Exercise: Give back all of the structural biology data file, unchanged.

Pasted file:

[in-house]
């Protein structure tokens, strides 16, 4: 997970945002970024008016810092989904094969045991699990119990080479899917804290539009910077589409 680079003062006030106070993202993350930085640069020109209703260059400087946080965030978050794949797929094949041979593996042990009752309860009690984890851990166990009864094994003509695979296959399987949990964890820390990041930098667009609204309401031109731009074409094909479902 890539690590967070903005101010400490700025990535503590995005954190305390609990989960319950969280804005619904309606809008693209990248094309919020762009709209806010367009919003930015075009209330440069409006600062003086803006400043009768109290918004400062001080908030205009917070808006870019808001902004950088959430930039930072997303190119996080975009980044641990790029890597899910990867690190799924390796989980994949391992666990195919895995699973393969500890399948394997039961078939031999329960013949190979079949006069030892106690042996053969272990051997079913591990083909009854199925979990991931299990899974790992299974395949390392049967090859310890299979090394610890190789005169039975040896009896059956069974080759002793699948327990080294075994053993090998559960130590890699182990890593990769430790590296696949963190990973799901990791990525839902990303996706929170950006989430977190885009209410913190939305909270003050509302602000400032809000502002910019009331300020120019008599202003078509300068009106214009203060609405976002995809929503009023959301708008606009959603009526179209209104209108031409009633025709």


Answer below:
[in-house]
């Protein structure tokens, strides 16, 4: 997970945002970024008016810092989904094969045991699990119990080479899917804290539009910077589409 680079003062006030106070993202993350930085640069020109209703260059400087946080965030978050794949797929094949041979593996042990009752309860009690984890851990166990009864094994003509695979296959399987949990964890820390990041930098667009609204309401031109731009074409094909479902 890539690590967070903005101010400490700025990535503590995005954190305390609990989960319950969280804005619904309606809008693209990248094309919020762009709209806010367009919003930015075009209330440069409006600062003086803006400043009768109290918004400062001080908030205009917070808006870019808001902004950088959430930039930072997303190119996080975009980044641990790029890597899910990867690190799924390796989980994949391992666990195919895995699973393969500890399948394997039961078939031999329960013949190979079949006069030892106690042996053969272990051997079913591990083909009854199925979990991931299990899974790992299974395949390392049967090859310890299979090394610890190789005169039975040896009896059956069974080759002793699948327990080294075994053993090998559960130590890699182990890593990769430790590296696949963190990973799901990791990525839902990303996706929170950006989430977190885009209410913190939305909270003050509302602000400032809000502002910019009331300020120019008599202003078509300068009106214009203060609405976002995809929503009023959301708008606009959603009526179209209104209108031409009633025709």